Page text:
Bail Under Criminal Procedure Code
The provisions of bail are mentioned in chapter XXXIII of the Criminal Procedure Code from sections 436 to 450. The word ‘Bail’ has not been defined in the code. Law Lexion defines bail as the security for the appearance of the accused person on which he is released pending trial or investigation.

Object of Bail

According to ‘Black’s Law Dictionary’ the object of bail is to procure the release of a person from legal custody by undertaking that he shall appear at the time and place designated and submit himself to the jurisdiction and judgement of the court.

In ‘Moti Ram vs State of MP‘, the court held that there is no definition of bail in the code, although the terms bailable offence and non-bailable offence have been defined.

Bare Acts

The code classifies offence as bailable and non-bailable offence. Both the terms have been defined in section 2(a) of the code. Serious offences which are punishable with imprisonment of three years or more are considered non-bailable offences. In contrast, less serious crimes punishable with imprisonment of less than three years are considered bailable offences.

Circumstances of Bail

Here are six conditions of bail in the Criminal Procedure Code.

1. Bail in case of bailable offence – Section 436

Bail in bailable cases is a matter of right. Section 436 of CrPC deals with bail in bailable cases. This section empowers the court as well as the police to grant bail. Any accused arrested for committing a bailable offence and is willing to provide bail must be released with or without sureties. Provided where such person is indigent and is unable to provide surety, such person shall be discharged executing a bond without sureties.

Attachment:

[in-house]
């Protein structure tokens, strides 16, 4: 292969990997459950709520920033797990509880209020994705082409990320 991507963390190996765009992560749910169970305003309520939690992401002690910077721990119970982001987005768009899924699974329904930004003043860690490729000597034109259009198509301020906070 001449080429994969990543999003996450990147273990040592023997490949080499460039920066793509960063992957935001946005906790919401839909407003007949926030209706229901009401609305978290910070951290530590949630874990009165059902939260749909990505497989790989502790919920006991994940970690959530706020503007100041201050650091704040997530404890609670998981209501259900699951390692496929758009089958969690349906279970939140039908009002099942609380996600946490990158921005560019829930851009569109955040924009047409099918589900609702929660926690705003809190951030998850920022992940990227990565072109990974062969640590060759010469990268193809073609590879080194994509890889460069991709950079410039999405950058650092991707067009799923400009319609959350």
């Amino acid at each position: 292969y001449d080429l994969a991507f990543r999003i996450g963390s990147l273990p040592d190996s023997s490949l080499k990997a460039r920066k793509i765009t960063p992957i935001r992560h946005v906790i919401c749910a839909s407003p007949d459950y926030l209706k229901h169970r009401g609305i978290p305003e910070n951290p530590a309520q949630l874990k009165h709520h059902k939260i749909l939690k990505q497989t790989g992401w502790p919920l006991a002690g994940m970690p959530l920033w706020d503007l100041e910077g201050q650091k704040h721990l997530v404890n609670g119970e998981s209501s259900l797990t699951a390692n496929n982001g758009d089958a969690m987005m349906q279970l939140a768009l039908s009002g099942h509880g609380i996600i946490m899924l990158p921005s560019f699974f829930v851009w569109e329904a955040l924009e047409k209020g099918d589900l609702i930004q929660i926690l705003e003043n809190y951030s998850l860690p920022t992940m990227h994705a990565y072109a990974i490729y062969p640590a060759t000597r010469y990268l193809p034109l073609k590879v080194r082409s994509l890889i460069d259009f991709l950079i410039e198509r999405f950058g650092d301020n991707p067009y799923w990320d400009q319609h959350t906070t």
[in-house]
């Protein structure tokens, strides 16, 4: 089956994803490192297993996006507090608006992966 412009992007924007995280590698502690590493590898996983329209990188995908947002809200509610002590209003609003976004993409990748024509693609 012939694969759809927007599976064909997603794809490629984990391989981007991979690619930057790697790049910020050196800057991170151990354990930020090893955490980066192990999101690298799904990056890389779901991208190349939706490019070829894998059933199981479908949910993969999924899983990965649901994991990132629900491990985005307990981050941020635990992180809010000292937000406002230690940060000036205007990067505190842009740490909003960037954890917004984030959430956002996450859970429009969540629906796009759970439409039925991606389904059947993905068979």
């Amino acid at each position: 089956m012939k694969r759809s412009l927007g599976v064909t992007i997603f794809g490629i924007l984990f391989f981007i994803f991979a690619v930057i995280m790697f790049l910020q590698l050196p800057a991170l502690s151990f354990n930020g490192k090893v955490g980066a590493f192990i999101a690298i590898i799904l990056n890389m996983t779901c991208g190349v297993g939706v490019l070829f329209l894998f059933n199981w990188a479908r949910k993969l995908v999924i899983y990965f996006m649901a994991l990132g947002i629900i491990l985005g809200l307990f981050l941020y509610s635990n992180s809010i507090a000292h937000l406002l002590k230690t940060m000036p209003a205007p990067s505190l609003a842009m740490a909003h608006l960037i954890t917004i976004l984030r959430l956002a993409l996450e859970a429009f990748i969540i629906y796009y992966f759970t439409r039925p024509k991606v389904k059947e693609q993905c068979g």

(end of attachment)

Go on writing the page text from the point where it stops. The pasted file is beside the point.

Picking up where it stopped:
2. Bail in case of non-bailable offence – Section 437

Bail in non-bailable cases is a privilege. Bail under section 437 of CrPC is granted at the court’s discretion. A person shall not be released on bail if:

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(i) the person is guilty of an offence punishable with death or imprisonment of life;
(ii) the offence is a cognisable offence;
(iii) the person has been previously convicted of an offence punishable with death or imprisonment of life;
(iv) the person has been convicted twice or more in the past for a cognisable offence punishable with imprisonment for three years or more but not less than seven years.

3. Anticipatory bail – Section 438

It is the pre-arrest bail. Any person who apprehends his/her arrest regarding a non-bailable offence can apply for anticipatory bail. Anticipatory bail has not been defined anywhere in the code.

In ‘Balchand Jain vs State of MP‘, the Supreme Court specified anticipatory bail as bail in anticipation of arrest.

In ‘Siddharam Satlingappa Mhetre vs State of Maharastra‘, the Supreme Court emphasised that anticipatory bail is a device to secure the individual’s liberty and neither a passport for the commission of crime nor a shield against any kinds of accusations likely or unlikely.

4. Bail in default: Bail granted by default due to non-completion of investigation – Section 167(2)

When the investigation is not completed within 24 hours, the judicial magistrate is empowered to authorise the custody of the accused under section 167 of the code.

A person who is detained for committing an offence and is undergoing investigation are eligible for bail;

(i) After 90 days when investigation relates to an offence punishable with death or imprisonment for not less than ten years
(ii) After 60 days, if the investigation is related to any other offence

If the investigating authority fails to file a charge sheet.

5. Interim bail

The bail granted to a person when the main bail application is yet to be disposed of and may consume a longer time to decide. It was recently granted to comedian Munawar Faruqui as the procedure laid down under law for arrest was not followed.

6. Bail after conviction – Section 389

A convicted person can get bail from the appellate court after filing the criminal appeal under section 389(1) and (2) of CrPC.


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